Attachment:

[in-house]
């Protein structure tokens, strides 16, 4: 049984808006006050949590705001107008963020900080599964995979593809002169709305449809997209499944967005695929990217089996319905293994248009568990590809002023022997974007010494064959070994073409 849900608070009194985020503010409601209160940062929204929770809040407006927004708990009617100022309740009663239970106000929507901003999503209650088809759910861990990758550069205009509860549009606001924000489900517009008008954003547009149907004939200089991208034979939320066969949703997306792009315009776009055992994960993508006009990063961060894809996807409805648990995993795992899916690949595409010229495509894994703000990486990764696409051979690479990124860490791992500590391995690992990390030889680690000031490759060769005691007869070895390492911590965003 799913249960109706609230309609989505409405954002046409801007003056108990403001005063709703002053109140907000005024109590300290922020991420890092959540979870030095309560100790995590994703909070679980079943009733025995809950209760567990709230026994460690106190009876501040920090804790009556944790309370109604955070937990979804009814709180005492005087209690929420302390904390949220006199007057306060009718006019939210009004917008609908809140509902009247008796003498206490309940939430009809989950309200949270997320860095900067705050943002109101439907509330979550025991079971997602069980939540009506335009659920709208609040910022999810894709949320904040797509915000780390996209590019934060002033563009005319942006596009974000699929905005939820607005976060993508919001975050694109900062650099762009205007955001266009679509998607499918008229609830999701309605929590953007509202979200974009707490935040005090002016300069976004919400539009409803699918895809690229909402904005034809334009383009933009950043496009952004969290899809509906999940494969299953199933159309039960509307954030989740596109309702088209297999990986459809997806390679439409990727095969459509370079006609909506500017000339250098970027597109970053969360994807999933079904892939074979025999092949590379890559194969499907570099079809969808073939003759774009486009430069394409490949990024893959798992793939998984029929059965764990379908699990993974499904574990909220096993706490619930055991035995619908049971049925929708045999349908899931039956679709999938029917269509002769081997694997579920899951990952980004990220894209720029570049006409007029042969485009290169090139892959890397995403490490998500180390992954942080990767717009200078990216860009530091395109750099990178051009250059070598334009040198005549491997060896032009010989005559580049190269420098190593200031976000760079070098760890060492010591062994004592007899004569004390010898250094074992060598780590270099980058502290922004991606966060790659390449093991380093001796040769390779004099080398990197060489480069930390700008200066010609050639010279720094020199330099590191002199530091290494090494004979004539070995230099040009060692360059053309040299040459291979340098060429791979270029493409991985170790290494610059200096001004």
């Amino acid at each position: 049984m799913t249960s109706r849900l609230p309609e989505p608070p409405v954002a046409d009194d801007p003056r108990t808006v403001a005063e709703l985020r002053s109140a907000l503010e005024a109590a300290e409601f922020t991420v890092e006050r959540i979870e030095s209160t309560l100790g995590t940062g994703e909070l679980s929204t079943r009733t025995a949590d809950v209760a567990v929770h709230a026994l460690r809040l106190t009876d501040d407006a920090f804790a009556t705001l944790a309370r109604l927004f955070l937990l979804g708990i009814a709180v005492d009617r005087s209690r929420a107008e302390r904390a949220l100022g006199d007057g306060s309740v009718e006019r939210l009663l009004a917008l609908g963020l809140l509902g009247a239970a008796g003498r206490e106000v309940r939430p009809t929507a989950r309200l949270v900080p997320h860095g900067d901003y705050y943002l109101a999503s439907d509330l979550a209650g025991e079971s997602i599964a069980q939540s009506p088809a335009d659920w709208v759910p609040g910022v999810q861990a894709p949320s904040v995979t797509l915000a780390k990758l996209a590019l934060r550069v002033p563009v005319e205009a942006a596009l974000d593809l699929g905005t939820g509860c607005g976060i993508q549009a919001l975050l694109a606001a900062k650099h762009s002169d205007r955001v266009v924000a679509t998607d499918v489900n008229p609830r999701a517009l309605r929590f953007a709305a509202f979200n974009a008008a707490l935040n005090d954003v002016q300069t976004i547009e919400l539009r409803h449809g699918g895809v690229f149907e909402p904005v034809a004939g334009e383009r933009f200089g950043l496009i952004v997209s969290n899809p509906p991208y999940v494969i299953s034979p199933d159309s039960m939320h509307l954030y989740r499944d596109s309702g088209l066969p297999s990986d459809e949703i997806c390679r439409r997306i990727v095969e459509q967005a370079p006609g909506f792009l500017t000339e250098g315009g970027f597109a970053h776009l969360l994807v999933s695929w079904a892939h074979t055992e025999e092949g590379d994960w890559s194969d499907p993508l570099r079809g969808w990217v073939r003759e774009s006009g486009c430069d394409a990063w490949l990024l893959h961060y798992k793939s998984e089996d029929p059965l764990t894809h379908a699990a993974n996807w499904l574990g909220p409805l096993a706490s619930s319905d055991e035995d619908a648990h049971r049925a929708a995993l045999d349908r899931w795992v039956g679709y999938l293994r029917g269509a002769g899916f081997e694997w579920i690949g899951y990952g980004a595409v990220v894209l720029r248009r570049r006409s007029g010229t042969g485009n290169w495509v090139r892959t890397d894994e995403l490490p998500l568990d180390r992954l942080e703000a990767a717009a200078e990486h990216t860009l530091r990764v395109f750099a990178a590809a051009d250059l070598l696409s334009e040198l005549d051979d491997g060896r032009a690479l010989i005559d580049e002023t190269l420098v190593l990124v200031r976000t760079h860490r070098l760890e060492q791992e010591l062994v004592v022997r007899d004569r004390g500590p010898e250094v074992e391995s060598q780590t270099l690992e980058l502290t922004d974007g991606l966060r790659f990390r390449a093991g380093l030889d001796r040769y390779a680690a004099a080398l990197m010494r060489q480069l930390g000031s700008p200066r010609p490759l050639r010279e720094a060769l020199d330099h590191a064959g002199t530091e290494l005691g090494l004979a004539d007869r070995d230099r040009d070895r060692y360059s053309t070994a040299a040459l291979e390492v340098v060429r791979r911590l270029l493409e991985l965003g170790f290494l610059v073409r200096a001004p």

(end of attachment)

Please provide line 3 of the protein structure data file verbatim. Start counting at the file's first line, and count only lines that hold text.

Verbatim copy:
């Amino acid at each position: 049984m799913t249960s109706r849900l609230p309609e989505p608070p409405v954002a046409d009194d801007p003056r108990t808006v403001a005063e709703l985020r002053s109140a907000l503010e005024a109590a300290e409601f922020t991420v890092e006050r959540i979870e030095s209160t309560l100790g995590t940062g994703e909070l679980s929204t079943r009733t025995a949590d809950v209760a567990v929770h709230a026994l460690r809040l106190t009876d501040d407006a920090f804790a009556t705001l944790a309370r109604l927004f955070l937990l979804g708990i009814a709180v005492d009617r005087s209690r929420a107008e302390r904390a949220l100022g006199d007057g306060s309740v009718e006019r939210l009663l009004a917008l609908g963020l809140l509902g009247a239970a008796g003498r206490e106000v309940r939430p009809t929507a989950r309200l949270v900080p997320h860095g900067d901003y705050y943002l109101a999503s439907d509330l979550a209650g025991e079971s997602i599964a069980q939540s009506p088809a335009d659920w709208v759910p609040g910022v999810q861990a894709p949320s904040v995979t797509l915000a780390k990758l996209a590019l934060r550069v002033p563009v005319e205009a942006a596009l974000d593809l699929g905005t939820g509860c607005g976060i993508q549009a919001l975050l694109a606001a900062k650099h762009s002169d205007r955001v266009v924000a679509t998607d499918v489900n008229p609830r999701a517009l309605r929590f953007a709305a509202f979200n974009a008008a707490l935040n005090d954003v002016q300069t976004i547009e919400l539009r409803h449809g699918g895809v690229f149907e909402p904005v034809a004939g334009e383009r933009f200089g950043l496009i952004v997209s969290n899809p509906p991208y999940v494969i299953s034979p199933d159309s039960m939320h509307l954030y989740r499944d596109s309702g088209l066969p297999s990986d459809e949703i997806c390679r439409r997306i990727v095969e459509q967005a370079p006609g909506f792009l500017t000339e250098g315009g970027f597109a970053h776009l969360l994807v999933s695929w079904a892939h074979t055992e025999e092949g590379d994960w890559s194969d499907p993508l570099r079809g969808w990217v073939r003759e774009s006009g486009c430069d394409a990063w490949l990024l893959h961060y798992k793939s998984e089996d029929p059965l764990t894809h379908a699990a993974n996807w499904l574990g909220p409805l096993a706490s619930s319905d055991e035995d619908a648990h049971r049925a929708a995993l045999d349908r899931w795992v039956g679709y999938l293994r029917g269509a002769g899916f081997e694997w579920i690949g899951y990952g980004a595409v990220v894209l720029r248009r570049r006409s007029g010229t042969g485009n290169w495509v090139r892959t890397d894994e995403l490490p998500l568990d180390r992954l942080e703000a990767a717009a200078e990486h990216t860009l530091r990764v395109f750099a990178a590809a051009d250059l070598l696409s334009e040198l005549d051979d491997g060896r032009a690479l010989i005559d580049e002023t190269l420098v190593l990124v200031r976000t760079h860490r070098l760890e060492q791992e010591l062994v004592v022997r007899d004569r004390g500590p010898e250094v074992e391995s060598q780590t270099l690992e980058l502290t922004d974007g991606l966060r790659f990390r390449a093991g380093l030889d001796r040769y390779a680690a004099a080398l990197m010494r060489q480069l930390g000031s700008p200066r010609p490759l050639r010279e720094a060769l020199d330099h590191a064959g002199t530091e290494l005691g090494l004979a004539d007869r070995d230099r040009d070895r060692y360059s053309t070994a040299a040459l291979e390492v340098v060429r791979r911590l270029l493409e991985l965003g170790f290494l610059v073409r200096a001004p």